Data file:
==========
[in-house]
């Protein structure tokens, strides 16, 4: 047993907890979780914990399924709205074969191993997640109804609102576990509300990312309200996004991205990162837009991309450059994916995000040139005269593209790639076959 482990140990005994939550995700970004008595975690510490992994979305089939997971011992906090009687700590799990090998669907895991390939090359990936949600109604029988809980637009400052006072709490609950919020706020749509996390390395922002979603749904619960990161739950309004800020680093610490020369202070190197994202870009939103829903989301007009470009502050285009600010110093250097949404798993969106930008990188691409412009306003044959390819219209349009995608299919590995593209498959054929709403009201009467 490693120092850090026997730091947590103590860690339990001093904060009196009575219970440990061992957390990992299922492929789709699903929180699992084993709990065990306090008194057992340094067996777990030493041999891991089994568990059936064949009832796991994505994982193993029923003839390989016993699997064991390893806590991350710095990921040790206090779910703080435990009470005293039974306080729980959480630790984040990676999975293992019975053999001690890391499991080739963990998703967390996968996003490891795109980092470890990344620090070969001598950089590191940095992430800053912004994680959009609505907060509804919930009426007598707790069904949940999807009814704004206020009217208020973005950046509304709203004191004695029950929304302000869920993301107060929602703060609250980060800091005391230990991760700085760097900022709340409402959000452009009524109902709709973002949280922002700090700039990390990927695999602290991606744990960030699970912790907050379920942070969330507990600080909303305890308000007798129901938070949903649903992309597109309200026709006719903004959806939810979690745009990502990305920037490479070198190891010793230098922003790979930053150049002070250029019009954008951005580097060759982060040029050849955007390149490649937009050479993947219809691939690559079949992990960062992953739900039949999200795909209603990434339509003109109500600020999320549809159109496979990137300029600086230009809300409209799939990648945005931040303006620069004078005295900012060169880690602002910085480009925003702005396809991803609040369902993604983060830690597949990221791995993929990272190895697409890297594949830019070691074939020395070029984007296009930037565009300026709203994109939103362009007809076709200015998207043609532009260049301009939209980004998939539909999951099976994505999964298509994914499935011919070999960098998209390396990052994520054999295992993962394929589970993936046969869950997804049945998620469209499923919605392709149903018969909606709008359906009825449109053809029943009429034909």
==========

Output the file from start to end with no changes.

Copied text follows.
[in-house]
């Protein structure tokens, strides 16, 4: 047993907890979780914990399924709205074969191993997640109804609102576990509300990312309200996004991205990162837009991309450059994916995000040139005269593209790639076959 482990140990005994939550995700970004008595975690510490992994979305089939997971011992906090009687700590799990090998669907895991390939090359990936949600109604029988809980637009400052006072709490609950919020706020749509996390390395922002979603749904619960990161739950309004800020680093610490020369202070190197994202870009939103829903989301007009470009502050285009600010110093250097949404798993969106930008990188691409412009306003044959390819219209349009995608299919590995593209498959054929709403009201009467 490693120092850090026997730091947590103590860690339990001093904060009196009575219970440990061992957390990992299922492929789709699903929180699992084993709990065990306090008194057992340094067996777990030493041999891991089994568990059936064949009832796991994505994982193993029923003839390989016993699997064991390893806590991350710095990921040790206090779910703080435990009470005293039974306080729980959480630790984040990676999975293992019975053999001690890391499991080739963990998703967390996968996003490891795109980092470890990344620090070969001598950089590191940095992430800053912004994680959009609505907060509804919930009426007598707790069904949940999807009814704004206020009217208020973005950046509304709203004191004695029950929304302000869920993301107060929602703060609250980060800091005391230990991760700085760097900022709340409402959000452009009524109902709709973002949280922002700090700039990390990927695999602290991606744990960030699970912790907050379920942070969330507990600080909303305890308000007798129901938070949903649903992309597109309200026709006719903004959806939810979690745009990502990305920037490479070198190891010793230098922003790979930053150049002070250029019009954008951005580097060759982060040029050849955007390149490649937009050479993947219809691939690559079949992990960062992953739900039949999200795909209603990434339509003109109500600020999320549809159109496979990137300029600086230009809300409209799939990648945005931040303006620069004078005295900012060169880690602002910085480009925003702005396809991803609040369902993604983060830690597949990221791995993929990272190895697409890297594949830019070691074939020395070029984007296009930037565009300026709203994109939103362009007809076709200015998207043609532009260049301009939209980004998939539909999951099976994505999964298509994914499935011919070999960098998209390396990052994520054999295992993962394929589970993936046969869950997804049945998620469209499923919605392709149903018969909606709008359906009825449109053809029943009429034909």